The Barber dime, also known as the Liberty Head dime, was struck from 1892 until 1916. Featuring the same obverse as the quarters and half dollars of the same name, all designed by Charles E. Barber, these coins depicted the head and neck of Liberty wearing a laurel wreath.
The redesign of the dime was a part of an overall push to update U.S. coinage. At first the U.S. Treasury invited 10 prominent artists to submit designs, but when they collectively balked at the low fee and lack of compensation for the losers, the government threw the competition open to anyone who wanted to enter. Judges included sculptor Augustus Saint-Gaudens, whose 1907 Double Eagle is considered by many numismatists to be the most beautiful American coin ever made; a Boston engraver named Henry Mitchell; and the mint’s chief engraver, Charles E. Barber.
As it turned out, Barber had wanted to design the coin himself, so he saw to it than none of the 300 or so entries were deemed good enough. A century later, many critics are no l...
Barber dimes were minted in Philadelphia, New Orleans, Denver, and San Francisco. Mintmarks are on the reverse, at the bottom of the coin just below the wreath. In general, the mintages for the coin were high—in all but one year, 1895, the Philadelphia mint struck the most.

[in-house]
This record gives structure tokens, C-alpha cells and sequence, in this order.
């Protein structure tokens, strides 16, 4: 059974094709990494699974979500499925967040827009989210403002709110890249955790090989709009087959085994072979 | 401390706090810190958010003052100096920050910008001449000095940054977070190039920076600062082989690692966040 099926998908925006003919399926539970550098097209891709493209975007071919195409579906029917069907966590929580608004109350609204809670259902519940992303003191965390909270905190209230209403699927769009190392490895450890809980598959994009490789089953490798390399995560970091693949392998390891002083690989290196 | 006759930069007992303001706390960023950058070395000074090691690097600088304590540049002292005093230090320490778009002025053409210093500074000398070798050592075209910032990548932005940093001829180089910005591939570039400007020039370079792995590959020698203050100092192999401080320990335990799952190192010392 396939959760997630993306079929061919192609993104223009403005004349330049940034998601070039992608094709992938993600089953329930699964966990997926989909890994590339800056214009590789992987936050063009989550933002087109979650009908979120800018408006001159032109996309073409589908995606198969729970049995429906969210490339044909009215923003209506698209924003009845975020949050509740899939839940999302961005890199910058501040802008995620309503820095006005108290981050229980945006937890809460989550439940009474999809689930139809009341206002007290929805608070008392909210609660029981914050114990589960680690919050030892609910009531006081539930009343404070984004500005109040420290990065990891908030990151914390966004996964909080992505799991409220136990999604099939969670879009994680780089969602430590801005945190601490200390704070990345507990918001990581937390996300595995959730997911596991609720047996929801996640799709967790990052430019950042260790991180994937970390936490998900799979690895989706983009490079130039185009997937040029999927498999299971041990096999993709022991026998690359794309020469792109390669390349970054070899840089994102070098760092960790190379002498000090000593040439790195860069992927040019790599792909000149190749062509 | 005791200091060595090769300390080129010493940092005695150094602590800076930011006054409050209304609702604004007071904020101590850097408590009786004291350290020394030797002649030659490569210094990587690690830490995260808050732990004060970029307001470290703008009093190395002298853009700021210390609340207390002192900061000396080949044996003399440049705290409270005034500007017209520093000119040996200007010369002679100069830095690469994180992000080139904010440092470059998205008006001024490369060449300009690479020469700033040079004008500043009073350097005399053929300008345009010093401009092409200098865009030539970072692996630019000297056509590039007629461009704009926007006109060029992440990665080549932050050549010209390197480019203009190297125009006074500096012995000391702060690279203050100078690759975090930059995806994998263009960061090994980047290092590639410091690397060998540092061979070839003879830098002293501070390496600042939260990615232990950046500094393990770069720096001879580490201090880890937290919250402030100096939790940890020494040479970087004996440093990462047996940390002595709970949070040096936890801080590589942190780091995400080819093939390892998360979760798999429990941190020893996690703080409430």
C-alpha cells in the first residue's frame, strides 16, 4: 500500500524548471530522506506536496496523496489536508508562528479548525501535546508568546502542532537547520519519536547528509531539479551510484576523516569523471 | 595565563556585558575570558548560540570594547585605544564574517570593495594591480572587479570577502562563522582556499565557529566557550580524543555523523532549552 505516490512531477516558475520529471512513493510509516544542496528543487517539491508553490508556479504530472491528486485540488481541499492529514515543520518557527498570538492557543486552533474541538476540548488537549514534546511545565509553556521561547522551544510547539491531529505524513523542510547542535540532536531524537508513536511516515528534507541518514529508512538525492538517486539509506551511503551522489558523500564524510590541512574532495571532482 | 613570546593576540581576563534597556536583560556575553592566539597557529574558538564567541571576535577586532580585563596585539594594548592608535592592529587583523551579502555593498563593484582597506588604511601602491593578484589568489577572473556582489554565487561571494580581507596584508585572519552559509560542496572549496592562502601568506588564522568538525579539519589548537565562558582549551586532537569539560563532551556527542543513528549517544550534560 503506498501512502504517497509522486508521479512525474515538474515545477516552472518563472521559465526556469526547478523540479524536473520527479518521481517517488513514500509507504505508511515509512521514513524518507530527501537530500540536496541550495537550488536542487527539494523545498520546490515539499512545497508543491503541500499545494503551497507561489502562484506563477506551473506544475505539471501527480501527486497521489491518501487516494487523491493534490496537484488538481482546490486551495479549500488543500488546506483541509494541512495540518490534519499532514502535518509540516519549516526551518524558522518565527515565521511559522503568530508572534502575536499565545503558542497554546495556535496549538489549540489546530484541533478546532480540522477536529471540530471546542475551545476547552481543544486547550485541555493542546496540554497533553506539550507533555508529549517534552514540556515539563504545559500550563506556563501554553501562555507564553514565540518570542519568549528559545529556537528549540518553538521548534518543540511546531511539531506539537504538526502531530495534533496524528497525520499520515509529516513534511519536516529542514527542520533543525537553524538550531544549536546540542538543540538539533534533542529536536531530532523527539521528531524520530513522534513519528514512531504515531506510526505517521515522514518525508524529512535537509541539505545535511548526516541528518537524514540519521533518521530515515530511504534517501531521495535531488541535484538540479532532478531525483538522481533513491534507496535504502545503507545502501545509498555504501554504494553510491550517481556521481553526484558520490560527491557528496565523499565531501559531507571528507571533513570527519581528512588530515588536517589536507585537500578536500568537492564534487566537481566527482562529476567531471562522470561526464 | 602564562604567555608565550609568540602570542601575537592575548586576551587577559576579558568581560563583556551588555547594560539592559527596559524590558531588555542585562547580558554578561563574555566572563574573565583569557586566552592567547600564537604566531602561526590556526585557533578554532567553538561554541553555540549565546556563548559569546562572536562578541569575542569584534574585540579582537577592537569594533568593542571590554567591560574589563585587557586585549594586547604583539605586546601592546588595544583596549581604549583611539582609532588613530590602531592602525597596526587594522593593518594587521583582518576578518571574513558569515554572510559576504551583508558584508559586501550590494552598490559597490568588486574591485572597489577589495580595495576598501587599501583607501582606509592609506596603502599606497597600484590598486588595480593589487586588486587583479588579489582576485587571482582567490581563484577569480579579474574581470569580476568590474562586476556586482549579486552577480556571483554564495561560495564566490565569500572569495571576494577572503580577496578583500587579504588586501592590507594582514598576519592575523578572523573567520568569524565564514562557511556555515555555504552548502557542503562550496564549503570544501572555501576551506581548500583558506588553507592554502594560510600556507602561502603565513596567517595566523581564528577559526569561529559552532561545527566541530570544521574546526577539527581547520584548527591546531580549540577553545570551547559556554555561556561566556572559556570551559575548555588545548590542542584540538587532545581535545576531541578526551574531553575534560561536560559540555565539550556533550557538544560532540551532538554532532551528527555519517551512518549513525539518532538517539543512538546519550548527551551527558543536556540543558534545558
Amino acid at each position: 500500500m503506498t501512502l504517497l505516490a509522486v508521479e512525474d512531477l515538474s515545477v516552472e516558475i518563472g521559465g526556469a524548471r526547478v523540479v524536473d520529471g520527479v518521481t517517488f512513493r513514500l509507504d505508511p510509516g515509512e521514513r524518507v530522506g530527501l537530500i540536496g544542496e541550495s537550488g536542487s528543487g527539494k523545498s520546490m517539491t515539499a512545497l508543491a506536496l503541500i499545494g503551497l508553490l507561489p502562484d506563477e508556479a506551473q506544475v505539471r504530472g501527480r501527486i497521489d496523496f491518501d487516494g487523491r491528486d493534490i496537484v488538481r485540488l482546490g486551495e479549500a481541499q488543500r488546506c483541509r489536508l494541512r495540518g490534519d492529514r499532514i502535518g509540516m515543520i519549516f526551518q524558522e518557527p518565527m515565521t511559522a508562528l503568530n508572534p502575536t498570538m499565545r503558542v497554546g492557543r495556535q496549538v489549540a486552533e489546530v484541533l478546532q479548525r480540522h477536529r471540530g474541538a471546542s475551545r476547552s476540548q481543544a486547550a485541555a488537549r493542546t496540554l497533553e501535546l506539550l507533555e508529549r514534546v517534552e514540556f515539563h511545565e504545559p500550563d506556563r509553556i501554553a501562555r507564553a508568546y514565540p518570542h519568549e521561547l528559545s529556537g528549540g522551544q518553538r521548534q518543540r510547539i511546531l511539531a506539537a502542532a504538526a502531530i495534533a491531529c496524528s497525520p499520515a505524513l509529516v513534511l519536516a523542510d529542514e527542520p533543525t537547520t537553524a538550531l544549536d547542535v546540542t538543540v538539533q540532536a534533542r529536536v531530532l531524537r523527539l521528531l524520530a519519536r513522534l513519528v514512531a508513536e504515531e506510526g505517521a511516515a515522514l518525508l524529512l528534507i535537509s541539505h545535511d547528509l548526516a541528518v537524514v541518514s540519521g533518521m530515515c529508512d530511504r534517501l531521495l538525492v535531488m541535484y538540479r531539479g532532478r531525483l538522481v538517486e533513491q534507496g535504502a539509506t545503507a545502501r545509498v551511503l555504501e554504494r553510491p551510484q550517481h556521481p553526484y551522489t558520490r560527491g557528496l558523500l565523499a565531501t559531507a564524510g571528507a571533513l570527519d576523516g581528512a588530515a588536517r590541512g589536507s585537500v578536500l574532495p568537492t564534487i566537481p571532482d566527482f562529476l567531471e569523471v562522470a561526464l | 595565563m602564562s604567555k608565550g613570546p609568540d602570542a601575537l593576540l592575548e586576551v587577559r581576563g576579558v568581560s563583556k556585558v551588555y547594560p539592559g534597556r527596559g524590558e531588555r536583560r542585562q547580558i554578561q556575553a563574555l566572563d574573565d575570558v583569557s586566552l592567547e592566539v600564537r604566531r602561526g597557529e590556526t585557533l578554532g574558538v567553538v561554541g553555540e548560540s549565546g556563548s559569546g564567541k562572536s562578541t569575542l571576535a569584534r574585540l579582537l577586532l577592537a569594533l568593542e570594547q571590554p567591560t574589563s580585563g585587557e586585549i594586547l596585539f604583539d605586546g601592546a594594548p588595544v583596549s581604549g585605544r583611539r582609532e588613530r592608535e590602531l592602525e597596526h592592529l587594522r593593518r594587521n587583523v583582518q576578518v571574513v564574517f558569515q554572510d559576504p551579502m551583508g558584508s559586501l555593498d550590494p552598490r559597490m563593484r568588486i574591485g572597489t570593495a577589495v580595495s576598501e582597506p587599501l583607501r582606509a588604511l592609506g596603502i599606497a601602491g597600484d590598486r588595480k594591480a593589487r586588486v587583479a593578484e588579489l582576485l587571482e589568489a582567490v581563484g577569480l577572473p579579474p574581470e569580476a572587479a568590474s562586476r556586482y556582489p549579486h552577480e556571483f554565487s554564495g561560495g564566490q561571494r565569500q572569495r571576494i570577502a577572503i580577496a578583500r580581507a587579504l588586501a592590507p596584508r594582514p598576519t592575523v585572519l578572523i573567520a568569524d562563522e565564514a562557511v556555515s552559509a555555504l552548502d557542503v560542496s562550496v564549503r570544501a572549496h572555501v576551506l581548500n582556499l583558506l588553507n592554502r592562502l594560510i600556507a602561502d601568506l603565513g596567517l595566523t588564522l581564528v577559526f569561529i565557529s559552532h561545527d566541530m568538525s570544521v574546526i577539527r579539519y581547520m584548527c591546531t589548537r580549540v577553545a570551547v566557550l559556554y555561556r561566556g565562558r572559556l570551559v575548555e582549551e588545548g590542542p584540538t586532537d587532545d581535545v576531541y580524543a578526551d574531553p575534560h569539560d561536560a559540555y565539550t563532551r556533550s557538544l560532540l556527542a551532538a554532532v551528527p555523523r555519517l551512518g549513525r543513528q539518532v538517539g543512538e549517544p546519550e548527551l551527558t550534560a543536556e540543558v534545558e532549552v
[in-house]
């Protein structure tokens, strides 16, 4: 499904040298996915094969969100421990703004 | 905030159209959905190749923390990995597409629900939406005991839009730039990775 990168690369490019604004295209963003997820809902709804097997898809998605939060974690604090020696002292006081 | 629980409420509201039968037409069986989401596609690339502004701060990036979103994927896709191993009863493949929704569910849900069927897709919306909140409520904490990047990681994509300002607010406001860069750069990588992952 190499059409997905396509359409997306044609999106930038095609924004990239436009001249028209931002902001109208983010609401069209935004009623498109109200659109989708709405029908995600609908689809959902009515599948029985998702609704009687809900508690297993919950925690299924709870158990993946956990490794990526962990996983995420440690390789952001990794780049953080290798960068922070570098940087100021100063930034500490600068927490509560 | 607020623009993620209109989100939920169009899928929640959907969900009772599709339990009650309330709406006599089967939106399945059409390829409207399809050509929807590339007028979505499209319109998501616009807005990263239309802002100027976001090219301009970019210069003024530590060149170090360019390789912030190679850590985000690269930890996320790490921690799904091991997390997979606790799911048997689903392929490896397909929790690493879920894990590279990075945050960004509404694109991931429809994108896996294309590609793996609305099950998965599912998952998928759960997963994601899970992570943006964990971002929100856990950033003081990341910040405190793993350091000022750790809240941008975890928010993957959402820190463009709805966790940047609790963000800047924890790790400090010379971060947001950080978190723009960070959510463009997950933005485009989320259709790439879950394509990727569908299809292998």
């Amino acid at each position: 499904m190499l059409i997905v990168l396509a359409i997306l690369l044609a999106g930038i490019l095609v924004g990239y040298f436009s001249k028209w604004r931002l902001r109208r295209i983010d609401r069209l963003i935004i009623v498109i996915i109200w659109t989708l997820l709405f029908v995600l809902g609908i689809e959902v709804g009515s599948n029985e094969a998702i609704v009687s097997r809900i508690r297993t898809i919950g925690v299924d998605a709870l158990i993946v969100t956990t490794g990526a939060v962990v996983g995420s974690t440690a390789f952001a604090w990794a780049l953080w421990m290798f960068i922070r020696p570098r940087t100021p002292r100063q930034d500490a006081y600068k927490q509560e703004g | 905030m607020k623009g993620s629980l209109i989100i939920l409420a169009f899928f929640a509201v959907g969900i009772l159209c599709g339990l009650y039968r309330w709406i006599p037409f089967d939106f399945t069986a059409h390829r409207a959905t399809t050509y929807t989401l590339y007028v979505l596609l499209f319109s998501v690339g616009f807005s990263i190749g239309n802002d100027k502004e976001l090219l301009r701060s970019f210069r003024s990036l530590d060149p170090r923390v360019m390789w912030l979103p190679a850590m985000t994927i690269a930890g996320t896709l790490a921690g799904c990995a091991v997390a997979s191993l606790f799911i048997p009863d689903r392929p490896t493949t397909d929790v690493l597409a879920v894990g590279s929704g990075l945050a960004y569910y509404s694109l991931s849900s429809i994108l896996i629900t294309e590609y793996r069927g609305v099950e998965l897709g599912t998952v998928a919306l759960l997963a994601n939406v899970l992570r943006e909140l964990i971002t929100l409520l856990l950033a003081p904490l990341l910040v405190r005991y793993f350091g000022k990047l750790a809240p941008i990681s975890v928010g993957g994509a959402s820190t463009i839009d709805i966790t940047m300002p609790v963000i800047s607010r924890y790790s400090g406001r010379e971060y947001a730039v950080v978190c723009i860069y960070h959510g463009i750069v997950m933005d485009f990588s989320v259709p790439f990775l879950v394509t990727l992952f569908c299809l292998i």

While not an especially rare coin, some Barber dimes have attracted the attention of collectors. For example, New Orleans dimes minted in 1895 are prized due to the low mintage (440,000) and presence of double dates and inconsistent mintmarks. But the most valuable Barber dime is the 1894 struck in San Francisco, of which there were only 24 proofs. In recent years, one of these coins sold at auction for more than $1.5 million.
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- Barber Coin Collectors Society
- Society of U.S. Pattern Collectors
- American Numismatic Association
- American Numismatic Society
- Numismatic Bibliomania Society